Some cyclone became a Tropical Storm, and that Tropical Storm gained a name. Bret. An unimaginative editor or writer at the Trinidad Express newspaper quickly dubbed it ‘Bad Bret’. Now Bret has a price tag of a billion dollars. Politicians have resorted to… oh, I suppose you should call it politics though it resembles the refuse on the floor of a flooded kitchen, recently pumped out, the smell of decay evident.
It was all fairly predictable, and I truly wanted to write something funny about it – but in the end, I was sick after having mopped up Brett’s drippings from a roof all night and I haven’t been feeling very funny. In fact, it’s the beginnings of a dull rage.
Trinidad and Tobago has a love affair with a few things. It’s important to understand this.
Let’s take that low hanging fruit. The drainage is typically filled with rubbish, and that rubbish did not magically appear there. It did not suddenly get warped in from another dimension.
People threw it on the ground, it ends up in drains, drains lead to rivers… and so on. So, when you occlude waterways… well, let’s put it this way: Trinidad didn’t flood as much as it had a stroke from living a poor lifestyle, plastic plaque on it’s arteries finally stopping the flow and creating the hemorrhage that people are complaining about now.
Lack of Planning
Forget for a moment the technology failures surrounding Bret that I documented, Let’s not talk about the Minister and Minister, Prime, out playing golf – because, really, if I were the Prime Minister I would be expecting people to do their jobs and know that my job would come after. Personally, I might have shot some pool.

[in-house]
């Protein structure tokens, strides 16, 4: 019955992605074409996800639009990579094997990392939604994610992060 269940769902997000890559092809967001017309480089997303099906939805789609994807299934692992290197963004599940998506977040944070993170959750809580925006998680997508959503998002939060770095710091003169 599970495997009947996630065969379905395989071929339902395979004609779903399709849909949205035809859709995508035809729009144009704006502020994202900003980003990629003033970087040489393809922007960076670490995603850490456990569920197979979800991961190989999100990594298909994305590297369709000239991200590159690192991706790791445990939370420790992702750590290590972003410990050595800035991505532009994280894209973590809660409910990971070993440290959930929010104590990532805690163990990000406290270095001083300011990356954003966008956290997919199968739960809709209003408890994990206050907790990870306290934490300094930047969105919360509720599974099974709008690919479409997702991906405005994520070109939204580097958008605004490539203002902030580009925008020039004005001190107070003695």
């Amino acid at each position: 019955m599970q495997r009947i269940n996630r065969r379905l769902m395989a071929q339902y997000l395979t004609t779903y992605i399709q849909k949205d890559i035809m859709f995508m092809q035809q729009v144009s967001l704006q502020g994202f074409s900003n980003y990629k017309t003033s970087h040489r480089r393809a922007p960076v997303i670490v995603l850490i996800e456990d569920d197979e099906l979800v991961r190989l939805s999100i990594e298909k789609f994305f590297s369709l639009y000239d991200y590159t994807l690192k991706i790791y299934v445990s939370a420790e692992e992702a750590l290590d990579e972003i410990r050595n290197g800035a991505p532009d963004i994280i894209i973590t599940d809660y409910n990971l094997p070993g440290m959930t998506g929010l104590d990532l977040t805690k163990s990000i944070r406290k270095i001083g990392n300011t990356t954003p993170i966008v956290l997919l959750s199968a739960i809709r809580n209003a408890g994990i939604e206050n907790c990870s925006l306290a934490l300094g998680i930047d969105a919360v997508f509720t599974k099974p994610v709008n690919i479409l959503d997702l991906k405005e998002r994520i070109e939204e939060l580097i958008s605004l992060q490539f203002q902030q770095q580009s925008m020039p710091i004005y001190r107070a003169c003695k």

The point here is that there were people who were supposed to be doing jobs. The day before Bret struck, my social media accounts were filled with a long list of who would be closed after Bret, including Tobago’s governmental offices. The Prime Minister would come out and say that people in government offices should come out to work. I’m not sure what he meant, but what I thought was that the one time that government offices need to be open and dependable would be the day after a potential disaster. Instead, this all beckoned the bacchanal of the Prime Minister not caring. I’ll stop there with that because calling political opponents names is also something I’ll be touching on.
In some ways Trinidad and Tobago is a Libertarian paradise. There are Laws for building that are conveniently enforced, there is some rudimentary land Law that puts private landowners in financial straitjackets when it comes to people building on their land. Nevermind electric connections or water connections. Someone always knows someone.